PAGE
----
Florida Keys Building Code Stood Up to Irma

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Real Estate

Hurricane Irma has come and gone in the Florida Keys, and in her wake lie up to 10,000 people who are displaced because their housing was destroyed by the severity of the wind and storm surge.  These good people are literally struggling to survive, and wondering how they will rebuild. I drove 75 miles south from our home in Key Largo down to Big Pine Key yesterday to help at a hurricane relief distribution center. While volunteering I spoke with some of these people, and listened to their heartbreaking stories.  Most of the folks who lost their homes were living in older structures that were built before modern hurricane building codes. With winds of 130 mph, and storm surges in places at 10 feet, their homes didn't stand a chance. Thank goodness most of them evacuated. There were people at the relief center getting supplies so that they could feed elderly residents that they have taken into their homes to care for. There were people with little children needing food and diapers.  Everyone was hot and exhausted from the experience.  Many seemed very traumatized. And all were thankful for the support of the local charities, volunteers, and our governmental agencies for showing up to help.  I'll be going back to Big Pine to volunteer in the coming days and weeks to help in the recovery.  And in the coming months and years, these Keys residents will find a way to rebuild their homes and lives.  Let's all do our part to help them in they ways that we can....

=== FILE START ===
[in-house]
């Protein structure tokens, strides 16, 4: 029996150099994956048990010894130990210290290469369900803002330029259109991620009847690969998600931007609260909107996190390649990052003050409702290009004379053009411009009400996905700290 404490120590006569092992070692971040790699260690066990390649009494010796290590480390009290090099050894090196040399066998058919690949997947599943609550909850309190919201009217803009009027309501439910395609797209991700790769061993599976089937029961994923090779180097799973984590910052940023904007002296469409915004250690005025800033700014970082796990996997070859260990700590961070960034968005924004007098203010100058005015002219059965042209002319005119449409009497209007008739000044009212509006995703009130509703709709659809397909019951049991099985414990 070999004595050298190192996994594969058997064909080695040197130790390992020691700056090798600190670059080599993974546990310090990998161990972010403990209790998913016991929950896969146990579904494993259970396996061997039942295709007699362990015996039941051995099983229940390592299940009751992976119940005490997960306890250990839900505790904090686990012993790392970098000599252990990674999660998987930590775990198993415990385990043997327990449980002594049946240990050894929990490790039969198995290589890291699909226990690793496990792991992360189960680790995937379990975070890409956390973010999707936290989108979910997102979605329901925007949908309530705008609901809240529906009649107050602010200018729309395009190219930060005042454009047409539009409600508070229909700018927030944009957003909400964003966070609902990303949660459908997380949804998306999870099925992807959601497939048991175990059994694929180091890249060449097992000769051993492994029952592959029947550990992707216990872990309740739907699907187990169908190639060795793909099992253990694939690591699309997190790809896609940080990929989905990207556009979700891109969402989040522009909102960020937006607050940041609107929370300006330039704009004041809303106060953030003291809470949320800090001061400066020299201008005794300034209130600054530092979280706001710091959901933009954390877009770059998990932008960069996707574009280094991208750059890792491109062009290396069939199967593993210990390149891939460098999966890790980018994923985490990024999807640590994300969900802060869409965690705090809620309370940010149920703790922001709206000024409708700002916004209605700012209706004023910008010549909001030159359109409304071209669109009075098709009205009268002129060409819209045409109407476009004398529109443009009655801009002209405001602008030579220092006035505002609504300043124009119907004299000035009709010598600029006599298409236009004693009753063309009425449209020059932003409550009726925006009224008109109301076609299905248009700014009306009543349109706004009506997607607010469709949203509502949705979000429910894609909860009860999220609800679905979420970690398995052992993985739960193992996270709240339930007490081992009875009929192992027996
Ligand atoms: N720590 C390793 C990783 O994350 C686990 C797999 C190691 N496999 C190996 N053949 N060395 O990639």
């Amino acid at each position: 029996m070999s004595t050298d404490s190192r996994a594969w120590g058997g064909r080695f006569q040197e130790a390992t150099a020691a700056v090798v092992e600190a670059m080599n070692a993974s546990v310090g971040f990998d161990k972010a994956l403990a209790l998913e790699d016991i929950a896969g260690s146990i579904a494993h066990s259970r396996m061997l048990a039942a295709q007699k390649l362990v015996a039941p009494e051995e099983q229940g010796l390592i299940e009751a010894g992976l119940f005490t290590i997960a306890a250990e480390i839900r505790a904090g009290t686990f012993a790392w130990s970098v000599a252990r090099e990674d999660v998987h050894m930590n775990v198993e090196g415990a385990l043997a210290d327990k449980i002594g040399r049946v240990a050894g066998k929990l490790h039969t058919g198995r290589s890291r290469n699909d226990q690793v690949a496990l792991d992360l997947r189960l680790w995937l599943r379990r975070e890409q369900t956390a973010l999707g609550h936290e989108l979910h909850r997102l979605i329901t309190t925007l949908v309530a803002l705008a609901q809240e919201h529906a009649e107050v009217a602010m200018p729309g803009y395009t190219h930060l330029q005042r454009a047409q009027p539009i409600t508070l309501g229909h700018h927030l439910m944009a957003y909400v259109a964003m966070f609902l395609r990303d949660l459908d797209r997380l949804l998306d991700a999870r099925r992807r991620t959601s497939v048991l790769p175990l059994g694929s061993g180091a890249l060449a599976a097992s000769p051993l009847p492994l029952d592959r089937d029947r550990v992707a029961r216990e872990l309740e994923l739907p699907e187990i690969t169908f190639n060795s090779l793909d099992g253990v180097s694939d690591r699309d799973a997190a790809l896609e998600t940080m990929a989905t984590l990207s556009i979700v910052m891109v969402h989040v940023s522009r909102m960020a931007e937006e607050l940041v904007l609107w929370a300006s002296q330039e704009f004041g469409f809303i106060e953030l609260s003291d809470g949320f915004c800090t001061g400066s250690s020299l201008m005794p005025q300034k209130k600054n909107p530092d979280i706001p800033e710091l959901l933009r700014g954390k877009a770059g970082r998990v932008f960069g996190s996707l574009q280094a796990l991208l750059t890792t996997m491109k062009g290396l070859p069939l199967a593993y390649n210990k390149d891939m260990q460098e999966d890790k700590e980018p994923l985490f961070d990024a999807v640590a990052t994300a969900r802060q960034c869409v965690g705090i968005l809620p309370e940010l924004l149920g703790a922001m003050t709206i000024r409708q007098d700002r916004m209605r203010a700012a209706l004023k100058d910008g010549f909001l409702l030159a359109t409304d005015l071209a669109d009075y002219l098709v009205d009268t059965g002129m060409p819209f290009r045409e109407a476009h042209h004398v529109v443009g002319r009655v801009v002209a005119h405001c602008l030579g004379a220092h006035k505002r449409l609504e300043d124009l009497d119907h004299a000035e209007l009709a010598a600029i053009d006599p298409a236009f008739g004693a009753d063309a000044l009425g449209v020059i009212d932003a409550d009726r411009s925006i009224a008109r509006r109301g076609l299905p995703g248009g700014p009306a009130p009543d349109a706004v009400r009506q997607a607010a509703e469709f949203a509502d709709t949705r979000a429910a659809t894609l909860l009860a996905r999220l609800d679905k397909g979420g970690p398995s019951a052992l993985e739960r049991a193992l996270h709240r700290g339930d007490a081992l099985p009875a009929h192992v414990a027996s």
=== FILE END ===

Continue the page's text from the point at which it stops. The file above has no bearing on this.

As I drove to Big Pine Key yesterday, I couldn't help but notice that most of the homes I could see from the Overseas Highway weren't damaged much, if at all.  It's true that many of them were elevated "stilt" homes so commonly found in the Keys.  And many were made primarily of concrete construction, often built with concrete roofs. In Monroe County, we have some of the toughest building standards in the country, reflecting our experience with hurricane force winds and storm surge threats. As Keys residents rebuild, I know their new homes will be built under the latest, and most stringest building codes in the US, and we'll all be better off the next time a hurricane of any sort approaches our shores.

Follow this recent Miami Herald article for more information about how modern Keys homes are designed to withstand the forces of storms like Irma.

Miami Herald - Keys Homes Battered But Standing May Be a Model For Florida